"people do not get interested in magic by being shown the secret to a trick. People get interested in magic by experiencing magic. Learning the secrets, if anything, pushes people away from magic. "


Have you been to an eye doctor, lately, Widdle? Because that doesn't say that we should never teach a trick, now does it?

Do you want me to go back and find it where I state very clearly that I believe you can teach magic to people in ways that have positive benefits? Do I need to quote the many times when I have clearly stated that I disagree with your unsubstantiated claim that any exposure to secrets is inherently good for magic or will lead to people becoming interested?

again, please argue with my actual words, not the straw men raving inside that little head of yours.

Hoot!

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Re: Magic in BoingBoing

Postby P.T.Widdle » January 8th, 2016, 2:34 pm

Ok, so optical illusions adapted into magic tricks are OK, like this Jastrow effect?
How about Loyd's Get Off The Earth? I believe there was a Steinmeyer adaptation into a trick in Genii using elephant illustrations.
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Re: Magic in BoingBoing

Postby P.T.Widdle » January 8th, 2016, 2:36 pm

Brad Henderson wrote:
Have you been to an eye doctor, lately, Widdle? Because that doesn't say that we should never teach a trick, now does it?



RK wasn't teaching the trick. He just showed how it was done.

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Re: Magic in BoingBoing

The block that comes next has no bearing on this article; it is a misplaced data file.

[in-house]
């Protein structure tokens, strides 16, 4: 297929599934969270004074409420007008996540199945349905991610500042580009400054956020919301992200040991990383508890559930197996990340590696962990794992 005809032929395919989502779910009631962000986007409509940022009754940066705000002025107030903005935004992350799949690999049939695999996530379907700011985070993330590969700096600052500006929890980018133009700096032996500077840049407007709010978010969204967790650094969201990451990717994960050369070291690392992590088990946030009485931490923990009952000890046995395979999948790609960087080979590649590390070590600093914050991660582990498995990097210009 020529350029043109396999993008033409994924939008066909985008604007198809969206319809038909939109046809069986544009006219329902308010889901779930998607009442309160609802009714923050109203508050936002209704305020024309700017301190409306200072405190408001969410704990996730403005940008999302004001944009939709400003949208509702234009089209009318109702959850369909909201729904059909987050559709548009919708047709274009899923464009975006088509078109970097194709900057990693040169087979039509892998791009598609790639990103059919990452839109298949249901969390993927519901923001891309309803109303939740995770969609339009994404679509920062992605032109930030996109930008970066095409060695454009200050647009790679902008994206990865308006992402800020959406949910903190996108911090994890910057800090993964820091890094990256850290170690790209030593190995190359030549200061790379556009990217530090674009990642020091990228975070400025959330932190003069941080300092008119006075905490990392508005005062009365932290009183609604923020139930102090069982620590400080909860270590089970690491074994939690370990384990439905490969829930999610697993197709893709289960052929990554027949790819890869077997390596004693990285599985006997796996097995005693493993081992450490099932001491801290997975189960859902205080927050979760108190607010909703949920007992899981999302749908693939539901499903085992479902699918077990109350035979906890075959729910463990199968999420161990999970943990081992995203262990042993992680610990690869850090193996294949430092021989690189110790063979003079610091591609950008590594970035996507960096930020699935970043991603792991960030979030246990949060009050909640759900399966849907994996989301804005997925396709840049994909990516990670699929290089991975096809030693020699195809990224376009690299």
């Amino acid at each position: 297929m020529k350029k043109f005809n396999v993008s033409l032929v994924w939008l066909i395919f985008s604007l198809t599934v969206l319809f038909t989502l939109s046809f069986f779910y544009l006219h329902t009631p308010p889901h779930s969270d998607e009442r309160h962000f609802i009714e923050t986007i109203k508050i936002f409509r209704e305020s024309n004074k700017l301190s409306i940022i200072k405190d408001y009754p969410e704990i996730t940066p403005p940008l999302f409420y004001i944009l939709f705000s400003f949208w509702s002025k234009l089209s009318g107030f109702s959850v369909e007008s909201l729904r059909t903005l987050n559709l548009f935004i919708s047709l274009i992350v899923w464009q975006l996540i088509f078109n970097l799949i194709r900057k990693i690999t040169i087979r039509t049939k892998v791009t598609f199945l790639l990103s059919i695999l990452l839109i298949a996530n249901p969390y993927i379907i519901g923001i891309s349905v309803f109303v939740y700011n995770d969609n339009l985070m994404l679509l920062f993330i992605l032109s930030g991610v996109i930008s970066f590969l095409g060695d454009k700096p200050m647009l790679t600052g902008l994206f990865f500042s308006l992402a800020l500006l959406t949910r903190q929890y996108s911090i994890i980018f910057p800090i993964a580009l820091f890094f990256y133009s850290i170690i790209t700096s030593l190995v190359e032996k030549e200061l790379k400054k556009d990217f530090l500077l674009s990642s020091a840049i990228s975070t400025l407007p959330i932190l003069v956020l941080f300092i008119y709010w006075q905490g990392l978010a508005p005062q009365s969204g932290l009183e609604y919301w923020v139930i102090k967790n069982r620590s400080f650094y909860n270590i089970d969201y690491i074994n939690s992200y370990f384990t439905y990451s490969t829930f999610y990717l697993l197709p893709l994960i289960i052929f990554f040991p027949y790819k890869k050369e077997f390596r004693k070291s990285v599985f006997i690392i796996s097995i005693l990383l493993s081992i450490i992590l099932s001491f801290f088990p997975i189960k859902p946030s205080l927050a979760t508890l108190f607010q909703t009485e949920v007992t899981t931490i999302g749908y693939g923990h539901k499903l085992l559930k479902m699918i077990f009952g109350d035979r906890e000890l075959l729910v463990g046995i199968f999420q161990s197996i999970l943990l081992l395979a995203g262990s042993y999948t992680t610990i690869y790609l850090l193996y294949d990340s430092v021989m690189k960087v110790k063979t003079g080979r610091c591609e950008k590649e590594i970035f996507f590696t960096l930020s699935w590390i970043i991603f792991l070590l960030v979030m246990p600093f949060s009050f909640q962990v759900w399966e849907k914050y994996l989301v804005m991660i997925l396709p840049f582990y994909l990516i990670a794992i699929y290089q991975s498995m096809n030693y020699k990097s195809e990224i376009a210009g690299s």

Postby Jonathan Townsend » January 8th, 2016, 2:39 pm

performer wrote:A little exposure of magic helps. Too much hinders. And the exposures should be of minor tricks. Of course what consists of "minor" is subjective.


Hoffmann's books and Tenyo items are directed at non-magician audiences.
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Re: Magic in BoingBoing

Postby performer » January 8th, 2016, 2:56 pm

Jonathan Townsend wrote:
performer wrote:A little exposure of magic helps. Too much hinders. And the exposures should be of minor tricks. Of course what consists of "minor" is subjective.


Hoffmann's books and Tenyo items are directed at non-magician audiences.


All the laymen who read Hoffman's books are now dead and the ones who purchased Tenyo stuff should be.

Mind you, a fair bit of the Tenyo stuff is what I call "toyshop magic" and isn't really a big deal. I have sold a fair bit of it myself. I just had it on display and never demonstrated it. The profit margin wasn't big enough for me to waste my time on it. They would purchase it because of the fancy packaging. If they asked me "what does it do?" I would reply, "I haven't the slightest idea but it is very good"